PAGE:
When several dead women's bodies are found in the sacred grove of Julius Caesar, Flavia Albia decides to use her sleuthing skills to bring the serial killer to justice, even if she has to work with the vile investigator Julius Karus to do so.
There is so much to unpack in this story, which balances a truly grim series of crimes with several funny subplots, often intermingling them in surprising ways. Two young enslaved boys gifted to Albia’s household witness the killing and disappear; what starts as an odd bit of comic relief ends in a mix of tragedy and tenderness. Albia herself continues to be a treasure, grateful for her place in society because it was not always such, but willing to disobey nearly any order if her curiosity is piqued. Davis fills her stories with meticulous research, and the details make for such rich reading, we would likely follow Albia on a day of errands and light entertainment with no crime to speak of. But it’s thrilling to watch her follow a line of inquiry and connect the dots that others fail to see, so we can be glad that she rarely fails to find trouble and charge headlong toward it.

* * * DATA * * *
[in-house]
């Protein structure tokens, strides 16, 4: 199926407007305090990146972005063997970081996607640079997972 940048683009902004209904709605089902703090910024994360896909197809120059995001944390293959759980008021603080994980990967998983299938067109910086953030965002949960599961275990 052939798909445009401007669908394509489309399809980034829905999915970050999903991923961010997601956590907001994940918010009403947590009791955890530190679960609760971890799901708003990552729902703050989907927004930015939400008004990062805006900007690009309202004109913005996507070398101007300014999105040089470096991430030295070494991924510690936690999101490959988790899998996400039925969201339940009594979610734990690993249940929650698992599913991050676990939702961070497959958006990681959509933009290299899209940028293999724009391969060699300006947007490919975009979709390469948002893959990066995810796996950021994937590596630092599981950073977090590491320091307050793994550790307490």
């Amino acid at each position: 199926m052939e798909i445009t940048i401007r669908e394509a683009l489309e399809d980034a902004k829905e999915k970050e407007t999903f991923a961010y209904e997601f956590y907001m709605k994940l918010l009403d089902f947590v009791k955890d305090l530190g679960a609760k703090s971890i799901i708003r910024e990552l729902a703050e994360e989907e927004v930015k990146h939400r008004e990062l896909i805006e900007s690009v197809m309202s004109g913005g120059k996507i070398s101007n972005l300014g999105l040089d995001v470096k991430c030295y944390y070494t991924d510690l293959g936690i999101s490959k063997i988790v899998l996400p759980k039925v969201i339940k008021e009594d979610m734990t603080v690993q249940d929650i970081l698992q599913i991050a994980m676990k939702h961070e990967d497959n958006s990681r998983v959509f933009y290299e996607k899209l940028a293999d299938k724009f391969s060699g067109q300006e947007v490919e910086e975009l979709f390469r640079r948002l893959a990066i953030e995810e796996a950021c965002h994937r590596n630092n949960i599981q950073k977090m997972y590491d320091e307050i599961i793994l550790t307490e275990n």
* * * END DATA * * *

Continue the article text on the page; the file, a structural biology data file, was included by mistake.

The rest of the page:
... the strength of this tale is in the police procedural aspect as well as 'seeing and experiencing' historical Rome. The victims of the killer tugged at my heart as these women are still the ones who society shrugs off as unimportant—at least until multiple bodies are unearthed/discovered and suddenly people act as if they care ... There is also another plot thread woven through the story that I kept waiting to see if it would be tied in with the serial killer. It was less interesting to me and slows the book a bit though it does allow Falco and the Didii auction house to enter the story ... I liked this book much more than the past few mainly because I sank into watching Albia and Ursus work together to outdo Julius Karus. I was also ready to (lightly) skim some paragraphs that serve as a roadmap to ancient Roman streets but don’t truly do more than allow us to watch Albia trudge around Rome. I hope that Tiberius takes a greater part in the next story as well as I enjoyed the interaction between them.